“The all-party group represents 170 parliamentarians who believe that it is time to have a look at the laws which govern how our airspace is carved up. Once our investigation and report is concluded, we will present our findings to Government ministers and potentially look to our members to sponsor legislation to amend the lower airspace policy and the decision-making process in the UK.”

Parliamentary Chair of the APPG’s Airspace Working Group, Lord Kirkhope commented: “The APPG regards this airspace change as a test case. Currently the CAA and Airspace Change Sponsors (usually airports) make changes under a set of rules devised by the CAA, with little Ministerial guidance – nowadays described in the document CAP1616.

“However, as MPs and Lords we are clear that the right to govern how our airspace is divided up ultimately rests with Parliament. We will therefore watch the implementation of this significant airspace change very carefully.

“Parliamentarians are already exercised about the apparent inability of the CAA to amend or withdraw controlled airspace once it has been allocated. Therefore, after issuing a Call for Evidence and holding Hearings in Parliament, we may choose to produce a report, making recommendations to Parliament and the Secretary of State about the future framework of UK low level airspace.”

Sector Chair of the Airspace Working Group, Pete Stratten said: “The Farnborough decision is the most significant change to south east airspace in terms of volume, complexity and impact on the aviation community. It has therefore been controversial and highly argued. Subject to any Judicial Review the decision is now made, so we will judge the outcome based on its real-world impact.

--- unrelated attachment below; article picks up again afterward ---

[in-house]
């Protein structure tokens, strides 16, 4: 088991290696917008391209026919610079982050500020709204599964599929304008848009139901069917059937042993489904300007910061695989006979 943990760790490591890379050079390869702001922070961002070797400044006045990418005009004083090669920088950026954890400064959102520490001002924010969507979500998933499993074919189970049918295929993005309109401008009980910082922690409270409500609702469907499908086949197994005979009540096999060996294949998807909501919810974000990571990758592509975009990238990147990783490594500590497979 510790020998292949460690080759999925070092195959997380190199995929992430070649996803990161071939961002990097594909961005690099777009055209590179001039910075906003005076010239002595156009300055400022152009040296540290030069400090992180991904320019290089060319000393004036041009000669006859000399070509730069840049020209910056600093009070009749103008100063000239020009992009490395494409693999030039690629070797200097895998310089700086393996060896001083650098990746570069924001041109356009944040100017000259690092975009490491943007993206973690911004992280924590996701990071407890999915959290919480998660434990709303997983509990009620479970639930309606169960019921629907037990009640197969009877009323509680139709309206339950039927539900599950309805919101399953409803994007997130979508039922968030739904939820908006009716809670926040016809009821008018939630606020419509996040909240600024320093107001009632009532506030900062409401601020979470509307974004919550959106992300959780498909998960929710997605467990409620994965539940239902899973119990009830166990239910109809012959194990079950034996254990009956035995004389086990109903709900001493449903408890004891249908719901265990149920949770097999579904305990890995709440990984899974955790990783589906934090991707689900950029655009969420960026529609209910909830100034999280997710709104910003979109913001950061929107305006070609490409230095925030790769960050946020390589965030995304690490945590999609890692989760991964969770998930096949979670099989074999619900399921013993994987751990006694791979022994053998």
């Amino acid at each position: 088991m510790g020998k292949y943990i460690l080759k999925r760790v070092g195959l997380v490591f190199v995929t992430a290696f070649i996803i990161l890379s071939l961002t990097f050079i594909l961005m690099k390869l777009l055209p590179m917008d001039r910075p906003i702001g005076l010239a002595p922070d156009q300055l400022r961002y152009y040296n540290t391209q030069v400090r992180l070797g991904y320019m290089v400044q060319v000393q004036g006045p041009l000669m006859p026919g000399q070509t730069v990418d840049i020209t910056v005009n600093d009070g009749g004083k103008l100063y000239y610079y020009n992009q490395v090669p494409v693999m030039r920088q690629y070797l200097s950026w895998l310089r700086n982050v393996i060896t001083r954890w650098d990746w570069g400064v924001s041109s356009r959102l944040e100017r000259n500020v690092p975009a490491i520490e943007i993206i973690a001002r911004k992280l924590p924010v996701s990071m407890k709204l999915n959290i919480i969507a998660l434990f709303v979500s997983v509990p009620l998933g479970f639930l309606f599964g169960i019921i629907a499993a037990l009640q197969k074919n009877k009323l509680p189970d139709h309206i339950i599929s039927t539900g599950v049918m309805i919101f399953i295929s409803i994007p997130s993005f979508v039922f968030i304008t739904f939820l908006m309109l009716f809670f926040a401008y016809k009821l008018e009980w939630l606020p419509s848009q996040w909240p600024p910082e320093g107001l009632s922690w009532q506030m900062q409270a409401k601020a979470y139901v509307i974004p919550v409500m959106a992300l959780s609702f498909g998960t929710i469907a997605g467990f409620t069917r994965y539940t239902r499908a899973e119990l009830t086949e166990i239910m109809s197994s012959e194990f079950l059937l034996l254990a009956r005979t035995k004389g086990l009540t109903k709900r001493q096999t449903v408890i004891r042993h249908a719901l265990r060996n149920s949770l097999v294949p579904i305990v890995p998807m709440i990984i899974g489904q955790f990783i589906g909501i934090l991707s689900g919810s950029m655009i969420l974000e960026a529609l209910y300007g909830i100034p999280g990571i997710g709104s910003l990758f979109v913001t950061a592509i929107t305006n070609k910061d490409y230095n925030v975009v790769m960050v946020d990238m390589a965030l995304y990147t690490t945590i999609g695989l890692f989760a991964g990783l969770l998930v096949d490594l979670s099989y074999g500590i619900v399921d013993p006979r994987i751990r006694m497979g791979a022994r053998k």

“The All-Party Parliamentary Group on General Aviation believes that our airspace belongs to everyone. Removing it from certain users must come with responsibilities. Equitable access is therefore paramount.

“As a result, it is imperative that the proposed solution is thoroughly modelled before implementation, and reviewed after it has been implemented. We will be monitoring all aspects of this process across all elements of the proposed airspace. In addition, we will remain in close contact with General Aviation users in the area, including Lasham and Parham, to understand the impact of this new airspace on their actual operations.”

The all-party group welcomes feedback from stakeholders that is specific to the subject matter of the Inquiry which is expected to take place in the Autumn.

Tonight the all-party group hosts its Summer Reception in the House of Commons, with the Aviation Minister Baroness Sugg as its Keynote Speaker.